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Jim Harbaugh spoke with former De La Salle coach Bob Ladouceur

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49ers head coach Jim Harbaugh has had some discussions with various coaches for potential consultant positions. His latest discussion was with a former high school coach who had great success. What could it mean?

Jason O. Watson

Earlier this month, word broke that Jim Harbaugh had been in talks with former Jets and Browns head coach Eric Mangini to fill a consultant role. Nothing appears to have come of this thus far, but there's plenty of offseason left.

It is worth noting, however, that when this news broke, Matt Maiocco reported Coach Harbaugh had also spoken with retired De La Salle football coach Bob Ladouceur. According to Maiocco, Harbaugh spoke with Ladouceur about "the possibility of helping him with ideas concerning team dynamics." Any thoughts on what that might mean?

Coach Ladouceur spent 34 seasons with De La Salle, which is based on Concord, across the Bay and over the Oakland Hills from San Francisco. De La Salle had never had a winning season before Ladouceur arrived, but he turned them into a national powerhouse. From 1992-2004, the team went undefeated, winning 151 straight games. By the time he retired, Ladouceur teams had compiled a record of 399-25-3, and brought home 17 California state championships and seven various "national" championships. Not too shabby.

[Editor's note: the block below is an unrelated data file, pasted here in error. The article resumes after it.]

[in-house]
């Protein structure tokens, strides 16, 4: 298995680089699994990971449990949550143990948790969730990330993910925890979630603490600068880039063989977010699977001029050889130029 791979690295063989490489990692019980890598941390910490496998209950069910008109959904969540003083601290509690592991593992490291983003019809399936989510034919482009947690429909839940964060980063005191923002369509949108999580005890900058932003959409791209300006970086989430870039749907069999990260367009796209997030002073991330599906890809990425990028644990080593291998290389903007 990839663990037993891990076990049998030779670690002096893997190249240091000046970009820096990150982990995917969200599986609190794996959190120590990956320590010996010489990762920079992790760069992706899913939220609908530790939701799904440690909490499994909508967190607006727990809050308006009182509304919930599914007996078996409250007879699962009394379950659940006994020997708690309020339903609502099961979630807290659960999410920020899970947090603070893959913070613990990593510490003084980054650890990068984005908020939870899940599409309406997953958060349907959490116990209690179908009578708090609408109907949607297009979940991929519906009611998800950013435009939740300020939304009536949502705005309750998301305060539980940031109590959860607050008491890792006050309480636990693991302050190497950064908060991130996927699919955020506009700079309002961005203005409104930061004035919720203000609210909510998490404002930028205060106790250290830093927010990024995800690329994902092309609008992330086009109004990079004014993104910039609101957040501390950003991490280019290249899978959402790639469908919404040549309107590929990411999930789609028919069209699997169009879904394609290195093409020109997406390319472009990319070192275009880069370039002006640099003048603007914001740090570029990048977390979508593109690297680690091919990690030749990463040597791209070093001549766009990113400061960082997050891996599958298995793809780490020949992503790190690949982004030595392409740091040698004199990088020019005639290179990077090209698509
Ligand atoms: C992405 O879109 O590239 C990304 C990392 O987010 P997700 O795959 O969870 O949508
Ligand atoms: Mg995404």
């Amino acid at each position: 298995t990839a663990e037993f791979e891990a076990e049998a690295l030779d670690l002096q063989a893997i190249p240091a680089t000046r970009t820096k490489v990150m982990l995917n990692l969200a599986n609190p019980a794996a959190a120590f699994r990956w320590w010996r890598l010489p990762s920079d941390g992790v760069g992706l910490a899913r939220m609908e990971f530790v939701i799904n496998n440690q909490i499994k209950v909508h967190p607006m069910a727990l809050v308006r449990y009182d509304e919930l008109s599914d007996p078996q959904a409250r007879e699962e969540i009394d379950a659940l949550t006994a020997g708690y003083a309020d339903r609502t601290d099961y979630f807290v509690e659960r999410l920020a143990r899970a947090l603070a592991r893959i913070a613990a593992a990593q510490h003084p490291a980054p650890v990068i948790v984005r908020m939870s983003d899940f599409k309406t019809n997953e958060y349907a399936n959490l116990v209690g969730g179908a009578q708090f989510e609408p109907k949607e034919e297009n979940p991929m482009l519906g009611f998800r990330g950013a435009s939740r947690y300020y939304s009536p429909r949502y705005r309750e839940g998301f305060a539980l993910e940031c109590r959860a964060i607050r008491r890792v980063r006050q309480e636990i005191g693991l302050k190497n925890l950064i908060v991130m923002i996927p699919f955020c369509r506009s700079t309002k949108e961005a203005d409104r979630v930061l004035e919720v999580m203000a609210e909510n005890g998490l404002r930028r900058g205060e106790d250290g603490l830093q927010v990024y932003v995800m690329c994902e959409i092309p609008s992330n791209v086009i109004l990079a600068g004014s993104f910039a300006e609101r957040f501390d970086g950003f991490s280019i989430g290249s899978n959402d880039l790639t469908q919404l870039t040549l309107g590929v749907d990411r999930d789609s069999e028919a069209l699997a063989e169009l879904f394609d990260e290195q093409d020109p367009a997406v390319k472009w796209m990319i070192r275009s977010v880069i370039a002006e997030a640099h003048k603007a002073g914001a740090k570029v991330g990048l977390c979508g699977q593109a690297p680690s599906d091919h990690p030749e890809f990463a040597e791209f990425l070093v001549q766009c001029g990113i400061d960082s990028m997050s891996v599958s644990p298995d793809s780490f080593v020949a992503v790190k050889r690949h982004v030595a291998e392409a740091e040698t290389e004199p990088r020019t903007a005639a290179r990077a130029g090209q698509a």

If you're looking for some light reading material, you can check out this transcript of a speech he gave (PDF). It appears to be directed at other coaches, but I'm not entirely sure. It's pretty lengthy, but it's a holiday weekend, so you've got some time!

I could see how a high school coach would be a good guy to have around for team dynamics. With the NFL, players are paid and generally hoped to act as professionals. It doesn't always work, but that's the idea. In college, you've got a lot of players on scholarship, and while it's not quite getting "paid", there are some similarities in the dynamic. For high school football, it strikes me as much more independent given that players are doing it "for the love of the game" and that kind of thing. It seems like a high school coach would have much more to deal with in that "team dynamic". Maybe there is some value to be gained from that kind of insight?